+ Starting server in PID 7306.
+ Starting HTTP server on http://127.0.0.1:8080
+You can now visit localhost:8080/oai to view the moai oaipmh feed.
+Configuration is done in the settings.ini file. The default settings file uses the Paste#urlmap application to map wsgi applications to a url.
+In the `composite:main` section is a line:
+Which maps the /oai url to a Moai instance.
+This makes it easy to run many Maoi instances in one server, each with it's own configuration.
+The app:moai_example configuration let's you specify the following options:
+name: The name of the oai feed (returned in Identify verb)
+url: The url of the oai feed (returned in oaipmh xml output)
+admin_email: The email adress of the amdin (returned in Identify verb)
+formats: Available metadata formats
+disallow_sets: List of setspecs that are not allowed in the output of this
+allow_sets: If used, only sets listed here will be returned
+database: SQLAlchemy uri to identify the database for used for storage
+provider: Provider identifier where moai retrieves content from
+content: Class that maps metadata from provider format to moai format
+The Moai system is designed to fetch periodically fetch content from a `provider`, and convert that to Moais internal format, which can then be translated in the different metadata formats from the oaipmh feed.
+Moai comes with an example that shows this principle:
+In the moai/moai directory are two XML files. Let's pretend these files are from a remote system, and we want to publish them with MOAI.
+In the settings.ini file, the following option is specified:
+provider = file://moai/example-*.xml
+This tells moai that we want to use a file provider, with some files located in moai/example-*.xml.
+The following option points to the class that we want to use for converting the example content xml data to Moais internal format.
+The last option tells Moai where to store it's data, this is usually a sqlite database:
+database = sqlite:///moai-example.db
+Now let's try to add these two xml files, let's first visit the oaipmh feed to make sure nothing is allready being served:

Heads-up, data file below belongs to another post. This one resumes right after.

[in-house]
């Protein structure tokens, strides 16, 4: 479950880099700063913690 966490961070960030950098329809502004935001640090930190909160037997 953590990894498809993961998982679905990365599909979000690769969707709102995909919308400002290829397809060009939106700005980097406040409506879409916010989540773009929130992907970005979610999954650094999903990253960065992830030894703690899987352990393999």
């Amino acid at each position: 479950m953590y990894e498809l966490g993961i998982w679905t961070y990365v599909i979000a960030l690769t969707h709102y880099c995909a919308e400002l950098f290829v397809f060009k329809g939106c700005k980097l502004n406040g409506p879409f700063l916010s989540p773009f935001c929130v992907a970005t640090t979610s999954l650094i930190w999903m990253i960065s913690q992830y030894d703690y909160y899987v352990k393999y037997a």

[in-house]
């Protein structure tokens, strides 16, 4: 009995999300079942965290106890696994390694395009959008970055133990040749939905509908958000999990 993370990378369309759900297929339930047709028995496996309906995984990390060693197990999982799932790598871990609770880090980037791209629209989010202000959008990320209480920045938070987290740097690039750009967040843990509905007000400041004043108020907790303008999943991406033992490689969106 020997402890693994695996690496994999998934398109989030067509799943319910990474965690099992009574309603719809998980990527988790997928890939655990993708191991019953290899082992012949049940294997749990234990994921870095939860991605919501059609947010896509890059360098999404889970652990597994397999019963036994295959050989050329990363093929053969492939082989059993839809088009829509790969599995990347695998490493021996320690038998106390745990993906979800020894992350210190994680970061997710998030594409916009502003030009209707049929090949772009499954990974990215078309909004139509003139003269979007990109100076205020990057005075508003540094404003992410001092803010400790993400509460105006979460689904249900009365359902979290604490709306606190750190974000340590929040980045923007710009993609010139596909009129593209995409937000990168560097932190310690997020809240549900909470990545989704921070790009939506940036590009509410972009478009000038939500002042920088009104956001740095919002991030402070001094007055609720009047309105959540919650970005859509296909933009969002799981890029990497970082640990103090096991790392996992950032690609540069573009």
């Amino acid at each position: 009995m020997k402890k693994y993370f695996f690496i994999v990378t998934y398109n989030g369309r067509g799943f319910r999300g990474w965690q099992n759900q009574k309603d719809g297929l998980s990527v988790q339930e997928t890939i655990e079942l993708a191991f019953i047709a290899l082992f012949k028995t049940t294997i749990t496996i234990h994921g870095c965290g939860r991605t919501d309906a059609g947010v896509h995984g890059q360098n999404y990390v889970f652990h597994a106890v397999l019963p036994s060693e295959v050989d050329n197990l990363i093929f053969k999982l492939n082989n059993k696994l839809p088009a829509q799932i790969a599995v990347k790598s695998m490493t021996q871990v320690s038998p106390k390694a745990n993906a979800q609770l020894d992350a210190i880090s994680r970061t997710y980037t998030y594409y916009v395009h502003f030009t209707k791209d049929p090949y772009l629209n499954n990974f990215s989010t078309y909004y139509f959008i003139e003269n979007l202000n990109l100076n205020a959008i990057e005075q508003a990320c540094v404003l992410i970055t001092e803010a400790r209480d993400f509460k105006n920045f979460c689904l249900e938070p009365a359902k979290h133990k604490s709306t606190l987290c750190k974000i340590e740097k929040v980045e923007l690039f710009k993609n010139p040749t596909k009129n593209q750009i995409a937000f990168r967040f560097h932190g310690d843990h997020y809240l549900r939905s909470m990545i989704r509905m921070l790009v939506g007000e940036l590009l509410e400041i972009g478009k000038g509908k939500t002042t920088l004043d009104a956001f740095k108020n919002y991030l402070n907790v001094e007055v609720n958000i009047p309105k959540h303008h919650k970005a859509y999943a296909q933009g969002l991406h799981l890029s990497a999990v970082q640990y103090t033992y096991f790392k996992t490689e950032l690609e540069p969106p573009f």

+This should return a nowRecordsMatch error.
+To add the content, run the update_content script, with the section name from the settings.ini as argument
+> ./bin/update_content moai_example
+This will produce the following output:
+/ Updating content provider: example-2345.xml
+Content provider returned 2 new/modified objects
+Updating database with 2 objects took 0 seconds
+Now when you visit the oaipmh feed again you should see the two records:
+When you run the update_moai script again, it will create a new database with all the records (in this case moai_example.db). It is also possible to specify a data with the --date switch. When a data is specified, only records that were modified after this date will be added.
+The update_moai script can be run from a daily or hourly cron job to update the database
+Adding your own Provider / Content and Metadata Classes
+It's possible and most of the time, needed, to extend Moai for your use-cases.
+The Provider and Content classes from the example might be a good starting point if you want to do that. All your customizations should be registered with Moai through `entry_points`. Have a look at Moais setup.py for more information.
+The best approach would be to create your own python package with setup.py and install this in the same environment as Moai. This will let Moai find your customizations. Note that when you change something in your setup.py, you have to reinstall the package, for Moai to pick up the changes.
+Note that the moai.interfaces file contains documentation about the different classes that you can implement.
+Adding your own Database
+Instead of writing your own provider/content classes, you can also register your own custom database. Implementing a replacement for moai.database.SQLDatabase can be more complicated then writing a provider/content class, but it has the advantage that Moai is always up to date, and you don't need a second sqlite database.